You don’t have to be rich to be an art collector! This is a long-held belief of Christophe Gœury, an expert in photography who, for more than twenty years, has organized auction sales covering the history of the medium. Some of his noteworthy achievements include the Michel Tournier collection in 2020 and the Brassaï estate in 2006, whose 764 lots sold for a total of 5 million euros. “In addition to these exceptional auctions, I organize sales for young collectors two to three times a year, with pieces that start at 40 or 50 euros: Photographies pour tous [Photographs for All] and Photographies de cinéma pour tous online [Cinema Photographs for All online] since 2012 and 2017, respectively,” he explains.
This makes Christophe Gœury a trailblazer. The success of those sales prompted him, in 2019, to organize a new annual photography event, Paris seen by…, in partnership with the Maison Millon. It takes place on the artprecium.com online sales platform. “I was already organizing sales online before COVID, but ever since the first lockdown, things have definitely accelerated: confined to their homes, people turned to their screens and didn’t hesitate to take the plunge.”
The success is undeniable: as of early February, 62% of the 180 lots in Paris seen by…, had been sold, which is a good percentage, since it is usually around 45-50%. Who are the buyers? “On the one hand, amateurs looking for ‘pleasure’ images to decorate their interior spaces – not necessarily vintage prints, but high quality – and on the other hand, specialists and experts, such as dealers.”
From 40 to 3,310 euros
The cheapest photo sold for 40 euros. It was a 1980s print of a woman selling balloons, taken in a Parisian garden in the 1900s. The most expensive one, which sold for 3,310 euros, was a rare piece from a great photographer, Eugène Disdéri (1819-1889), representing a mythical place in the capital, the Place de la Concorde. “This print is outstanding, not only because it dates from the 1870s, but also because the panoramic shot features three self-portraits,” explains Christophe Gœury.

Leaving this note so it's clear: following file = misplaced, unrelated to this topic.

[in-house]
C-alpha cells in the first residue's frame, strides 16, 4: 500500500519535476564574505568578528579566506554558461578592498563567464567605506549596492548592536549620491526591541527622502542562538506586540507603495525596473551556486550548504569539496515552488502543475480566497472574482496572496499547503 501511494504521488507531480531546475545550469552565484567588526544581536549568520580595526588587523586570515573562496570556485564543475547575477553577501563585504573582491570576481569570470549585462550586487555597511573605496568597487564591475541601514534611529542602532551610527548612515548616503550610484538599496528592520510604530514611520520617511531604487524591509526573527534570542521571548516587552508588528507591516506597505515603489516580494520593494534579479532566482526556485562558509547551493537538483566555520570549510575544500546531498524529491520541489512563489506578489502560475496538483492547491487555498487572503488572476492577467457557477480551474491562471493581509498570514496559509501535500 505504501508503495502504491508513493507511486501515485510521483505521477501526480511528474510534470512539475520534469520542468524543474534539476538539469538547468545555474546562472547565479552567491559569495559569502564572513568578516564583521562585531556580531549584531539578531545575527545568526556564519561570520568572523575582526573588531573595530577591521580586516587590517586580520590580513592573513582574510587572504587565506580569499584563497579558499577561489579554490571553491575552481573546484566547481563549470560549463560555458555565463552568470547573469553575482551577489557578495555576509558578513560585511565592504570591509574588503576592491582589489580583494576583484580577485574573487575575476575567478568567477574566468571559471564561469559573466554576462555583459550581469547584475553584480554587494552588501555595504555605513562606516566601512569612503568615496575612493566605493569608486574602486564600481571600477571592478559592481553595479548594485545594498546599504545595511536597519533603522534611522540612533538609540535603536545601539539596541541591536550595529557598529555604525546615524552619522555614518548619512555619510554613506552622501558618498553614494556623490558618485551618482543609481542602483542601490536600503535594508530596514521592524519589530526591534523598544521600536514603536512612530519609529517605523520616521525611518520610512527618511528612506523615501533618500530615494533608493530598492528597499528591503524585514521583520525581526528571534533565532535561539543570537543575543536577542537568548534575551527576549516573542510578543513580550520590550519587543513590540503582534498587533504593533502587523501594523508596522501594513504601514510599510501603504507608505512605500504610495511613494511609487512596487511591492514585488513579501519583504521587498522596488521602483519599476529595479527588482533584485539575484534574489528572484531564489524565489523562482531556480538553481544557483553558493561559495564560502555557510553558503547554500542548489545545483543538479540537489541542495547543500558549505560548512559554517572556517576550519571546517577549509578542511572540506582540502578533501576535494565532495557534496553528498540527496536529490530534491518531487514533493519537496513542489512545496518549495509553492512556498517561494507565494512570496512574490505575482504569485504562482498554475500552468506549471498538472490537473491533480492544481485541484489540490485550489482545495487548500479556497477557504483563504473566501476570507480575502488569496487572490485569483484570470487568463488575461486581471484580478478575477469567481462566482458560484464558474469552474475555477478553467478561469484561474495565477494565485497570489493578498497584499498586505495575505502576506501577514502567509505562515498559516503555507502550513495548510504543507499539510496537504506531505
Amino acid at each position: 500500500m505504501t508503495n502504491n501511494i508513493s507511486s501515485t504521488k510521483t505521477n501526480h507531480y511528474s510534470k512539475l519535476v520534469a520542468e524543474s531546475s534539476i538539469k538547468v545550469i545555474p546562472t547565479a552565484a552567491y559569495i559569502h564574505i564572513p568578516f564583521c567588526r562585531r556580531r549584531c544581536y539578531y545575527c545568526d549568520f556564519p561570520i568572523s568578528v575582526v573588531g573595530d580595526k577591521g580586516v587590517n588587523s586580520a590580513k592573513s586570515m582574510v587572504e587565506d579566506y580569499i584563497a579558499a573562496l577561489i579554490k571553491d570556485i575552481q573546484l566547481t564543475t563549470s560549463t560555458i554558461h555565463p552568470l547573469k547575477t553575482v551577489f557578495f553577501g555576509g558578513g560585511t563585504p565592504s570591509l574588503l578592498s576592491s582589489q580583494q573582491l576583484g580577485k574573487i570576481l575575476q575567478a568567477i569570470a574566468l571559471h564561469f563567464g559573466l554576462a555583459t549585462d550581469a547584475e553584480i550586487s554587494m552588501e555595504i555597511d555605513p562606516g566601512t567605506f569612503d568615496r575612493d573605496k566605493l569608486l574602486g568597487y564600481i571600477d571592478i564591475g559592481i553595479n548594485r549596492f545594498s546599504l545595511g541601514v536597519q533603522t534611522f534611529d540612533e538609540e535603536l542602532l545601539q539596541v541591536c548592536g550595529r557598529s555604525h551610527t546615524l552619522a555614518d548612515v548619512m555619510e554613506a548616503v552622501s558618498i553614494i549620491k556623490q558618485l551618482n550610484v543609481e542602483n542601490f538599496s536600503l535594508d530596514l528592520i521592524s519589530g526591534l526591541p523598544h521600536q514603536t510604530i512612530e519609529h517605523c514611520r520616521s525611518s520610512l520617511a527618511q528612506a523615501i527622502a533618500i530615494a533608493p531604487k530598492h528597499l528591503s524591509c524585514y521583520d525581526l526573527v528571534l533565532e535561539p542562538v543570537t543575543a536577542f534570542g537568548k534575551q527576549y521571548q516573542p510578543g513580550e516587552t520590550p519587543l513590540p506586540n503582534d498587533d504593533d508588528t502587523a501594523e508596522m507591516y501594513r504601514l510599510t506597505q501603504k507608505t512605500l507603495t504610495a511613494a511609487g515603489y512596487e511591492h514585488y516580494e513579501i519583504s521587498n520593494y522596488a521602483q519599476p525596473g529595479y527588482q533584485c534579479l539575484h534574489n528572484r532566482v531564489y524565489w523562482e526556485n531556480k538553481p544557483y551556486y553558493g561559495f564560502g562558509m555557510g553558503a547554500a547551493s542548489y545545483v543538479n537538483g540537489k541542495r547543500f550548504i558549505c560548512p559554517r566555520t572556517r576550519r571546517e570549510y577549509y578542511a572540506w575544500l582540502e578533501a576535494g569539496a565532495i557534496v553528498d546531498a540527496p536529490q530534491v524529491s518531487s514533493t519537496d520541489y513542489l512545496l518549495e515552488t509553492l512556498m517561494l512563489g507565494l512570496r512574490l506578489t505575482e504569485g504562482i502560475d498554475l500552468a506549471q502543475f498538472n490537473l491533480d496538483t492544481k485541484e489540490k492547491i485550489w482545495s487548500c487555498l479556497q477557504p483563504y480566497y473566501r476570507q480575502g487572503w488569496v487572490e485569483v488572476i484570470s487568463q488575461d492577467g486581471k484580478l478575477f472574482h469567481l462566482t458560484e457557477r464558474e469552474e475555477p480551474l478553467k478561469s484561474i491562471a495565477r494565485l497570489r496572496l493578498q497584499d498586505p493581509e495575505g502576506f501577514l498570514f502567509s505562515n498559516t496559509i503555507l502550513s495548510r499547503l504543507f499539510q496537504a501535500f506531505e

It’s a fact that Paris is a major classic when it comes to photography, an eternal subject par excellence. What many people especially like are the old images of historical neighborhoods, photos of “what has disappeared,” as well as street scenes or architectural views: bathers, fishermen, or lovers on the banks of the Seine, the bistros, emblematic places such as rue de Rivoli and Place du Tertre in Montmartre. The Eiffel Tower, of course, holds a special place. And yet surprisingly, a shot of the Iron Lady while under construction in 1888 did not find a buyer, while another one showing a visitor at the top sold for 100 euros.
While many of these images are anonymous, others are signed. Among the latter are those of the second generation Séeberger brothers, Jean (1910-1979) and Albert (1914-1999), who took up the torch in the 1930s: we see exterior fashion shots as well as street scenes, like a vegetable seller in front of the Cabaret du Lapin agile in Montmartre.
The 1950s were also in the spotlight, with more celebrity photographers: Willy Ronis (1910-2009) with a signed vintage print depicting a pretty Parisian woman watering her flowers at her window; and Pierre Boulat (1924-1998), with a man putting up a poster of the movie A Streetcar named Desire with the unforgettable Marlon Brando. Mainly black and white, as required for the charm of nostalgia, but not exclusively: also for sale was a shot of the Notre Dame Cathedral engulfed in flames, a color photograph from April 15, 2019 by Gilles Bassignac, which sold for 110 euros. Proof that exceptional events also make great photos.
By Sophie Bernard
Sophie Bernard is a journalist specializing in photography, a contributor to La Gazette de Drouot and Le Quotidien de l’Art, a curator and a teacher at EFET in Paris.
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